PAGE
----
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Governor demands to know why a court placed a now-missing girl with her ‘monster’ of a father

Heather Hamel, a spokeswoman for Manchester, N.H., police, holds reward posters showing Harmony Montgomery on Jan. 4. (John Tlumacki/Boston Globe/AP)
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In the first few years of Harmony Montgomery’s life, she was bounced around in an effort to find her a stable environment: foster care, her mother’s home and, finally, her father’s custody.

Then she vanished.

Harmony’s disappearance in late 2019 captured public attention only recently, after police in Manchester, N.H., say they learned in November that the girl was missing. The resulting investigation led to Harmony’s father, Adam Montgomery, being charged with assault for allegedly giving the girl a black eye and her stepmother, Kayla Montgomery, accused of welfare fraud. But the whereabouts of Harmony, now 7, remain unknown, and no one has been charged in her disappearance.

Amid criticism of his state’s handling of the case, New Hampshire Gov. Chris Sununu (R) criticized the Massachusetts court system Tuesday for granting custody to Adam Montgomery. In a letter to Massachusetts Supreme Judicial Court Chief Justice Kimberly Budd, Sununu demanded to know why a judge had sent Harmony to live in Manchester with a man who had a violent criminal history.

“Harmony’s father Adam Montgomery is a monstrous drug dealer with previous convictions including shooting someone in the head and a separate armed attack on two women in Massachusetts,” Sununu wrote in the letter, posted on his office’s website. “This family was troubled, transient and originally engaged with the Massachusetts child protection system.”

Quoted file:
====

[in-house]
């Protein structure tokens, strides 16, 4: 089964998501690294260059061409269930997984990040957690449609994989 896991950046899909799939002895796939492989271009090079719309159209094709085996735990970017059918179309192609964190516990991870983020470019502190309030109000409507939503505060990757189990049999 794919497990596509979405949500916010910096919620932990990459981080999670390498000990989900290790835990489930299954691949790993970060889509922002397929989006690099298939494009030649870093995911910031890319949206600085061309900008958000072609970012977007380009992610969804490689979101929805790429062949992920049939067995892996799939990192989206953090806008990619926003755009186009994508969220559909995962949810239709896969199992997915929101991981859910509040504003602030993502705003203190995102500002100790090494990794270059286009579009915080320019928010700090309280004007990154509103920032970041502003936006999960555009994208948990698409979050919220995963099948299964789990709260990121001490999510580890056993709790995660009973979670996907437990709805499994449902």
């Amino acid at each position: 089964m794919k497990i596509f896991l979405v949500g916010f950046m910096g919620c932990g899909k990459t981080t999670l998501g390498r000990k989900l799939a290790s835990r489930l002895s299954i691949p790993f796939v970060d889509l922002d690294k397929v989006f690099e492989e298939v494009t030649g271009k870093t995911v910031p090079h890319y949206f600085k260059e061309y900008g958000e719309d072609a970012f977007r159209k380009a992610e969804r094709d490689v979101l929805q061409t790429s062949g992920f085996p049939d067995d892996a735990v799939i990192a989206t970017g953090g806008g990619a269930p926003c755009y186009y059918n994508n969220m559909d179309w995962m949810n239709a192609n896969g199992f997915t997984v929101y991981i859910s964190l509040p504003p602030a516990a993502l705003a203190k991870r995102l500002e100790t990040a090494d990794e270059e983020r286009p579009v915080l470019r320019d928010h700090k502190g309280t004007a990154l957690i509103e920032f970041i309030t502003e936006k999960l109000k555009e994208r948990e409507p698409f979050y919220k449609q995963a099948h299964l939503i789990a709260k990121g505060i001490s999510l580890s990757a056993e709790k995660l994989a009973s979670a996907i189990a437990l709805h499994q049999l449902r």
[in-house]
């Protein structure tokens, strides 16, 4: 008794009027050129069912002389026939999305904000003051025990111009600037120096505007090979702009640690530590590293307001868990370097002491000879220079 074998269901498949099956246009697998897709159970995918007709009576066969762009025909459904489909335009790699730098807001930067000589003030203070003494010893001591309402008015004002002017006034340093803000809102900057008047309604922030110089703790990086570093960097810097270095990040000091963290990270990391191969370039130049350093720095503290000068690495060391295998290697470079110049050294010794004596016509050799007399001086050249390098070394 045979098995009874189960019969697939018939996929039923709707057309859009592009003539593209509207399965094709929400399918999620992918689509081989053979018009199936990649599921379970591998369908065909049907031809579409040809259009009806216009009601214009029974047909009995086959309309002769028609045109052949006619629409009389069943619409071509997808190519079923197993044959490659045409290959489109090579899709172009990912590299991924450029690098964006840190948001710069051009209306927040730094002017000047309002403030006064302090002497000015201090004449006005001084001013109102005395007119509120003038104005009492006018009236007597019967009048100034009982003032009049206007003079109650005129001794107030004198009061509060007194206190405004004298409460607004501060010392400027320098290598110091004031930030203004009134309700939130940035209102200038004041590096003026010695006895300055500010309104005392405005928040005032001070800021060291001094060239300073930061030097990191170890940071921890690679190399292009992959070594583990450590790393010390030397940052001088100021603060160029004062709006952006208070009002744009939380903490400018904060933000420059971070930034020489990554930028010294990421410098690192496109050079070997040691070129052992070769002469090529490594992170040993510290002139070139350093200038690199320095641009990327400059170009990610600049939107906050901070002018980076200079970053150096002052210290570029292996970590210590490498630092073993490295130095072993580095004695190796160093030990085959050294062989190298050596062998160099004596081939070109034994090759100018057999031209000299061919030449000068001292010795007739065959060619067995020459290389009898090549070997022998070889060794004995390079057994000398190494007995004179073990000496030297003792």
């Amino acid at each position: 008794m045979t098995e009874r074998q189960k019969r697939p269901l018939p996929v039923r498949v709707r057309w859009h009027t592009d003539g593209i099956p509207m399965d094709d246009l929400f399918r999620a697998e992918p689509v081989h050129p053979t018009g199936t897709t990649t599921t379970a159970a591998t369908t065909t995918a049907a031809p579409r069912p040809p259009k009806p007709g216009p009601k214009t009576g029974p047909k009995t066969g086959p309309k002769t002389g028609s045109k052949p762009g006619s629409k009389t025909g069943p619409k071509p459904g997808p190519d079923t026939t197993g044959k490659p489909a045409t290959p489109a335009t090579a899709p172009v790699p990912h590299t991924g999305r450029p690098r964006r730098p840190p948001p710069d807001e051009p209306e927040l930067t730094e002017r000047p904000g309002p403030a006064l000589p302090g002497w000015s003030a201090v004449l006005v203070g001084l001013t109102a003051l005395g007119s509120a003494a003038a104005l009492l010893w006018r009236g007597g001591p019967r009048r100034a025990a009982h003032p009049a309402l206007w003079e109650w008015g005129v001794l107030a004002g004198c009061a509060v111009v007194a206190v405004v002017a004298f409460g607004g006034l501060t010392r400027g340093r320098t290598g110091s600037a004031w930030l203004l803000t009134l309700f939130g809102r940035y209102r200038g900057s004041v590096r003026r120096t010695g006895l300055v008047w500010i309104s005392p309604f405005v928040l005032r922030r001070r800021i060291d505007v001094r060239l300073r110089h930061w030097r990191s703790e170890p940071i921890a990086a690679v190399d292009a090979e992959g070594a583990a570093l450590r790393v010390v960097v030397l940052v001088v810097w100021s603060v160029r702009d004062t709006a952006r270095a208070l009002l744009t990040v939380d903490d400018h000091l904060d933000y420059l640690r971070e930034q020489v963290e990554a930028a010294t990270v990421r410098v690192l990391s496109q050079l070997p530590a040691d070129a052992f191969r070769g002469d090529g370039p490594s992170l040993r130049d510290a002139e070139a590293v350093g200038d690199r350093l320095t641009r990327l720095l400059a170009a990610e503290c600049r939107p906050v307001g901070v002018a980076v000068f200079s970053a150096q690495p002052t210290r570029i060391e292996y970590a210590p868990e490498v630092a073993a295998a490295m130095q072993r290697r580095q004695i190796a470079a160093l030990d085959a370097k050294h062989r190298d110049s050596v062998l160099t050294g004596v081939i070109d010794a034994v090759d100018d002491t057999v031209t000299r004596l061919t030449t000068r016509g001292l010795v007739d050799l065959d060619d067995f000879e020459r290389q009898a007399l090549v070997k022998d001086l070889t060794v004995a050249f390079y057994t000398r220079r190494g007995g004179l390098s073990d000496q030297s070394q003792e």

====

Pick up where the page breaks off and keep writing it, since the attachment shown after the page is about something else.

The two states initially appeared to be working together on Harmony’s case, Sununu said. In December 2018, he wrote, the Massachusetts Department of Children and Families asked New Hampshire’s child welfare agency to carry out a home study of Adam and Kayla Montgomery. The New Hampshire agency responded that it needed more facts about the case.

Before that information arrived, Sununu said, a judge in Lawrence, Mass., handed over Harmony to her father in February 2019. Waiting for New Hampshire officials to conduct a home study, he said, probably would have kept Harmony out of Adam Montgomery’s care and created more oversight in the case.

“The result,” Sununu wrote, “would likely have been very different for Harmony.”

Police search Harmony Montgomery’s old home as mom speaks out: ‘My daughter was failed by everybody’

In response to the letter, Massachusetts court system spokeswoman Jennifer Donahue said her state’s Office of the Child Advocate was investigating Harmony’s disappearance. “The Massachusetts Trial Court is cooperating fully with that investigation and will cooperate with other investigations as authorized by law,” she said in a statement.